I recently did a video about reframing ‘attention seeking behaviour’ as ‘connection seeking behaviour’ and was asked ‘what sort of things do children do when they want to connect with you?’

There are a few ways that the need to connect can manifest in children’s behaviour.

The way that we are probably most familiar with is what would typically be known as ‘attention seeking’. Children can up-regulate their behaviours to get our attention in an attempt to get us to notice them, pay them attention and connect with them.

This is usually because they feel unsafe in some way. They believe that they won’t get help when they ask for it, so they keep testing to see if they CAN get adult attention when they need it. A prime example of this is when you’re on the phone, and they nag and nag you for the attention and when you turn to give it to them, they don’t have anything to say.

Sometimes this behaviour looks like them being disruptive, unhelpful, rude and engaging in behaviours that they know we don’t like, and then when we ask them what’s the matter and we give them the attention they reject us and push us away.

This leaves us feeling baffled, like ‘what was that all about?!’

The advice is normally to ignore such behaviour in the hopes that it will stop, but it often doesn’t and then we feel at a loss about what to do.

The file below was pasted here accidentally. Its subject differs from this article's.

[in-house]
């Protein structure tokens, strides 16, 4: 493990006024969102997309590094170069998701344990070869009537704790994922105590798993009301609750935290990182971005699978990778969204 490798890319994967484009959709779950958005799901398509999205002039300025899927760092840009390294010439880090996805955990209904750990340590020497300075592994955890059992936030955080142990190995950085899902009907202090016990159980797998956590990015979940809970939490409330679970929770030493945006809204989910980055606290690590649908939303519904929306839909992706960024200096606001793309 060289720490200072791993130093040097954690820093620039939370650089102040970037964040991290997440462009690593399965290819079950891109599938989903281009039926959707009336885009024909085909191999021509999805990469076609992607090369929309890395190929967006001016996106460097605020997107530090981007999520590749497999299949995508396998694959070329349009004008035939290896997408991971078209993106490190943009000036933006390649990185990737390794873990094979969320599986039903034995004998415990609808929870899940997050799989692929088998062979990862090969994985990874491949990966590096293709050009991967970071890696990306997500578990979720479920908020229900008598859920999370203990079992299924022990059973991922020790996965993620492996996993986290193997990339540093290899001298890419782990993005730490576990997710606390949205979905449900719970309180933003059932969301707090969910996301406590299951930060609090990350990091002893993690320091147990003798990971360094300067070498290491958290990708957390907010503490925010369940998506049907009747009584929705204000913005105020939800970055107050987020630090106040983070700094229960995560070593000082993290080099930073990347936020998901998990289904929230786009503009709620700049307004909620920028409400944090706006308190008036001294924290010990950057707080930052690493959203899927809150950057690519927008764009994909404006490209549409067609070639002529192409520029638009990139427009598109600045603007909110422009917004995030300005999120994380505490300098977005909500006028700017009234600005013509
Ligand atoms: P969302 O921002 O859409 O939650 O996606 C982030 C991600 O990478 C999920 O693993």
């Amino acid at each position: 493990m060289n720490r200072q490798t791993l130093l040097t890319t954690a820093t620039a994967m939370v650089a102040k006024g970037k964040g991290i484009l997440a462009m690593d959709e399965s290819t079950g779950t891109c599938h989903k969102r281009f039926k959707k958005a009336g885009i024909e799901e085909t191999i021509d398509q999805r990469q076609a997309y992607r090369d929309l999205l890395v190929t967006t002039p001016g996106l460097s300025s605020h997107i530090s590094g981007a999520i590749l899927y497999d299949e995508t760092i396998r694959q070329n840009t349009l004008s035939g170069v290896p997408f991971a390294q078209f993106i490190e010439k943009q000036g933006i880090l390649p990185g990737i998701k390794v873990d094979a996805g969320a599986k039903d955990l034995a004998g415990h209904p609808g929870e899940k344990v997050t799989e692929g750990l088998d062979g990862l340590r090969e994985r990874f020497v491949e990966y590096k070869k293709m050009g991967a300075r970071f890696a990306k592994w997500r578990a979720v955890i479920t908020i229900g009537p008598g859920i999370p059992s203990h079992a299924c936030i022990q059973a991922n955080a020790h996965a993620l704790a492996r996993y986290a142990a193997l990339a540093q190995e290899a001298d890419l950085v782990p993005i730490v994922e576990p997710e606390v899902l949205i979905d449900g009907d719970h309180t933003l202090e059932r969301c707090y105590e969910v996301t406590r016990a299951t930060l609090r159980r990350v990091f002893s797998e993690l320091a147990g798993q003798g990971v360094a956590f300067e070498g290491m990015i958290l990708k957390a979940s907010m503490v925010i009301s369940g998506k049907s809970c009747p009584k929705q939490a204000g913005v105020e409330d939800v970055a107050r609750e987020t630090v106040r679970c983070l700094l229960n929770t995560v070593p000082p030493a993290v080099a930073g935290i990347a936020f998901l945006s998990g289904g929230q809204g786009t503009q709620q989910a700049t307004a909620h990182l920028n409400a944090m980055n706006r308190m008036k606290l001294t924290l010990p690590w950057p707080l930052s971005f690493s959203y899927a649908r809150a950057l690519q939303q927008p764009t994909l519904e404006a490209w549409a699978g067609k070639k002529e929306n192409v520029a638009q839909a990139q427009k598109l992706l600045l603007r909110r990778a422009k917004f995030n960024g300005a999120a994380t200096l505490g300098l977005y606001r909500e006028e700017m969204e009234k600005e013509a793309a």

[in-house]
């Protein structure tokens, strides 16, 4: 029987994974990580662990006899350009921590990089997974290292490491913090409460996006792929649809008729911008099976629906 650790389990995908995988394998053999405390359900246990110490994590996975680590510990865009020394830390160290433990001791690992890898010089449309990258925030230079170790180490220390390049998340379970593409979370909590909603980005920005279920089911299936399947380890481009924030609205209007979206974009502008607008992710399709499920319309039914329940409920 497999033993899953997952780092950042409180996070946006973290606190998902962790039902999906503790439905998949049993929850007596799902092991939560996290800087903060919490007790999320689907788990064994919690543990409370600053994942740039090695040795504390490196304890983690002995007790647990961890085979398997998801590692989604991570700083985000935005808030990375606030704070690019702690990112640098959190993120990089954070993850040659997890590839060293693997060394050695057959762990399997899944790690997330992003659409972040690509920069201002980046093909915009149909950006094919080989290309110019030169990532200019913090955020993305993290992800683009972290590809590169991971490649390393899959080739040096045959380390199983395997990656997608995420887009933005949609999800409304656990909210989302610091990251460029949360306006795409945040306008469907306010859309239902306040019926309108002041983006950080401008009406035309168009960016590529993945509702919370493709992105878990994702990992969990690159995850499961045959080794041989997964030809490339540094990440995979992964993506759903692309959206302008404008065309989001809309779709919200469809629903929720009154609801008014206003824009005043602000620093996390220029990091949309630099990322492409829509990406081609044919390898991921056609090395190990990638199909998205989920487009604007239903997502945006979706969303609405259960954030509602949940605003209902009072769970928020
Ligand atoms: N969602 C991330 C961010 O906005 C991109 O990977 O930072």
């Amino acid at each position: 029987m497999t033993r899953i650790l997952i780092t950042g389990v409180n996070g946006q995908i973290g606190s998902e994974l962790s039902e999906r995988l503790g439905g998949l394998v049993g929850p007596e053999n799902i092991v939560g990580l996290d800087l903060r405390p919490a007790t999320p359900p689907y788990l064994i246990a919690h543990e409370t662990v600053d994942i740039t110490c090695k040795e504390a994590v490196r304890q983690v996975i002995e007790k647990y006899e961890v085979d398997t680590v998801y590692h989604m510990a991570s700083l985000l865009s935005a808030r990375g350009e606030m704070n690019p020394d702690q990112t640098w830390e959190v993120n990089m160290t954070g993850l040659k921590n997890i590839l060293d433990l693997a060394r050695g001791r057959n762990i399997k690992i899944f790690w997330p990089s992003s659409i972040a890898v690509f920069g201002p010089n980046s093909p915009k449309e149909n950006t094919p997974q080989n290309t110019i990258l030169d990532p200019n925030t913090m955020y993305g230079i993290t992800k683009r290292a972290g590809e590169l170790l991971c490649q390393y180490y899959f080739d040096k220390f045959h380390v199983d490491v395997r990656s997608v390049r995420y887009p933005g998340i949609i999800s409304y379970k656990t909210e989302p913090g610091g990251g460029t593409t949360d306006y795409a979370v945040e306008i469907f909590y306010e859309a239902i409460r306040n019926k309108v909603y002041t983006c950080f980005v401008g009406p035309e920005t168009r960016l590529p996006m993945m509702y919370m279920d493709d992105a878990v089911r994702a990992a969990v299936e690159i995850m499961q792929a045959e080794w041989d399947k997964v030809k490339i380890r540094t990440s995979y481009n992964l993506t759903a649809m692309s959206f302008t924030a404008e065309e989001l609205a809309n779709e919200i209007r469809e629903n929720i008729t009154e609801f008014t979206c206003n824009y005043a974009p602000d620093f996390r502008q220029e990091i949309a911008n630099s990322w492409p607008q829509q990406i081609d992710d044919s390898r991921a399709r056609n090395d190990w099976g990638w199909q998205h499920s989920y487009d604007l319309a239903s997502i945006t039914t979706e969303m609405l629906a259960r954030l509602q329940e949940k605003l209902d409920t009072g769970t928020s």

Another way that connection seeking behaviour can show up is in excessive talking, making up tall tales, telling long winded stories… These are all ways that children try and get our attention in a way to say ‘please spend some time with me’. They are using strategies to get and keep your attention in the only way they know how.

Or they can be overly emotional and anxious in a bid to connect with us because they know that the emotion they give gets a reaction from us. It’s a strategy that they’ve learned that works.

Generally children will stop displaying these types of behaviour that can be confusing or even irritating for us by making sure that we are giving them dedicated, consistent and predictable time to connect in a way that they enjoy. Treasure Time teaches you exactly how to do this each week so that those difficult connection seeking behaviours start to subside.

Check out the website today to find out more about Treasure Time and how it can strengthen your relationship with your child through connection and play.